Emerging research horizons include finding ways to translate cellular insights into physiologically relevant disease models, elucidating the interconnections between diverse PTMs, broadening the spectrum of known post-translational regulators and leveraging advanced proteomics techniques to decode previously concealed, disease-specific regulations in patient-derived samples. A more detailed and stage-specific understanding of TGF-β/Smad signaling regulation could pave the way for personalized therapeutic strategies tailored to individual CKD progressions, thus enhancing CKD treatment outcomes and preserving renal architecture and functionality in patients.


Not applicable.


This study received financial support from the following sources: National Natural Science Foundation of China (grant no. 82104665); The Science and Technology Department of Sichuan Province (grant nos. 2023NSFSC1763 and 2022YFS0621); and The Innovation Team Project of the Affiliated Traditional Chinese Medicine Hospital of Southwest Medical University (grant no. 2022-CXTD-03).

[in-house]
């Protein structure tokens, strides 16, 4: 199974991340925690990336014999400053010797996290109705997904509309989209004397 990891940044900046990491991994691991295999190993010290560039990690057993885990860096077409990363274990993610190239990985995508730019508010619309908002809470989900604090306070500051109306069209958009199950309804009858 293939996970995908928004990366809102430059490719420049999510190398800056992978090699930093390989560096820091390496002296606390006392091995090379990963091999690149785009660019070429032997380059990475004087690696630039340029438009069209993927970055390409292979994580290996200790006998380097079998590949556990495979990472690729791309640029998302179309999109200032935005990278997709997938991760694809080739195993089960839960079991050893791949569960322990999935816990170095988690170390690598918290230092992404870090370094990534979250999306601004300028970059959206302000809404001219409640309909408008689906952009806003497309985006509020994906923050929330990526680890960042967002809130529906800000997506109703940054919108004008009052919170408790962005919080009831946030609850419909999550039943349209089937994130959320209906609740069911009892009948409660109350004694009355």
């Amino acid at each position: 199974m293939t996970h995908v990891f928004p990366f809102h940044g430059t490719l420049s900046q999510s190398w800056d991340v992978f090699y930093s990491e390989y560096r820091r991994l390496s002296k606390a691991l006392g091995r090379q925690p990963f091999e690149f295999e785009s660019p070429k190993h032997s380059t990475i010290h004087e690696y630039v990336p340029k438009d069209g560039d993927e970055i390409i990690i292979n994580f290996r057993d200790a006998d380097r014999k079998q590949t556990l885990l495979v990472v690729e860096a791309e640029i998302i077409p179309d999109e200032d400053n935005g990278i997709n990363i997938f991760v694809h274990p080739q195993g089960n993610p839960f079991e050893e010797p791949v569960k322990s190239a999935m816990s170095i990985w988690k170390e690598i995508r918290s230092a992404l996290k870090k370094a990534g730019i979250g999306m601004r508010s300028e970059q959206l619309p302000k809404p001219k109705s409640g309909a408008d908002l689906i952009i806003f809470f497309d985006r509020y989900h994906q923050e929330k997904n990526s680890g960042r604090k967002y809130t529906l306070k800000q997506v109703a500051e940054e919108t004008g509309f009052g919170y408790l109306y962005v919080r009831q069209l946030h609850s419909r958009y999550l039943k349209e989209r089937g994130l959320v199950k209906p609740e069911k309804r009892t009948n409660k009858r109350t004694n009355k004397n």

Availability of data and materials

Not applicable.

Authors' contributions

The manuscript was initially drafted by JL and YZ. It was then edited and revised by JK, HS, LW and ND. All authors read and approved the final version of the manuscript. Data authentication is not applicable.

Ethics approval and consent to participate

Not applicable.

Patient consent for publication

Not applicable.

Competing interests

The authors declare that they have no competing interests.